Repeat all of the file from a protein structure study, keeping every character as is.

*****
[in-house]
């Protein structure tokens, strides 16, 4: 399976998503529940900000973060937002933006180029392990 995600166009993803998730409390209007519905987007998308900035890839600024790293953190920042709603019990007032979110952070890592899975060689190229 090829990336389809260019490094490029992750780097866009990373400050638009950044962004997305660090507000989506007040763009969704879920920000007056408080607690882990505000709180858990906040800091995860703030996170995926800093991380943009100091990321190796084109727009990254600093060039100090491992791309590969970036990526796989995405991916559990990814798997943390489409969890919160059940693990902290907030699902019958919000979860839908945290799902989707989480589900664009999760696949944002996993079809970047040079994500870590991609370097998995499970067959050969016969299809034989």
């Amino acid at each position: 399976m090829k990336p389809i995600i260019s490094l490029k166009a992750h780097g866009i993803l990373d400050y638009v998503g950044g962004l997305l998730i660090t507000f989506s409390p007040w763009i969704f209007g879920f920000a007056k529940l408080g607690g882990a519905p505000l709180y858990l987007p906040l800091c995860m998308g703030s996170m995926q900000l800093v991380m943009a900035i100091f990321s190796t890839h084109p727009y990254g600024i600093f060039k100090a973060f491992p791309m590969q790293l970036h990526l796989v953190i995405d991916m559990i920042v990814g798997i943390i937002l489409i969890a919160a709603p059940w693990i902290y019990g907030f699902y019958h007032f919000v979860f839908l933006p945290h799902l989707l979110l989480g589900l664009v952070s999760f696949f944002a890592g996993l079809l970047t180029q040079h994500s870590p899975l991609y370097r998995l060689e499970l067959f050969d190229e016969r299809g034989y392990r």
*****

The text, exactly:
[in-house]
């Protein structure tokens, strides 16, 4: 399976998503529940900000973060937002933006180029392990 995600166009993803998730409390209007519905987007998308900035890839600024790293953190920042709603019990007032979110952070890592899975060689190229 090829990336389809260019490094490029992750780097866009990373400050638009950044962004997305660090507000989506007040763009969704879920920000007056408080607690882990505000709180858990906040800091995860703030996170995926800093991380943009100091990321190796084109727009990254600093060039100090491992791309590969970036990526796989995405991916559990990814798997943390489409969890919160059940693990902290907030699902019958919000979860839908945290799902989707989480589900664009999760696949944002996993079809970047040079994500870590991609370097998995499970067959050969016969299809034989």
């Amino acid at each position: 399976m090829k990336p389809i995600i260019s490094l490029k166009a992750h780097g866009i993803l990373d400050y638009v998503g950044g962004l997305l998730i660090t507000f989506s409390p007040w763009i969704f209007g879920f920000a007056k529940l408080g607690g882990a519905p505000l709180y858990l987007p906040l800091c995860m998308g703030s996170m995926q900000l800093v991380m943009a900035i100091f990321s190796t890839h084109p727009y990254g600024i600093f060039k100090a973060f491992p791309m590969q790293l970036h990526l796989v953190i995405d991916m559990i920042v990814g798997i943390i937002l489409i969890a919160a709603p059940w693990i902290y019990g907030f699902y019958h007032f919000v979860f839908l933006p945290h799902l989707l979110l989480g589900l664009v952070s999760f696949f944002a890592g996993l079809l970047t180029q040079h994500s870590p899975l991609y370097r998995l060689e499970l067959f050969d190229e016969r299809g034989y392990r």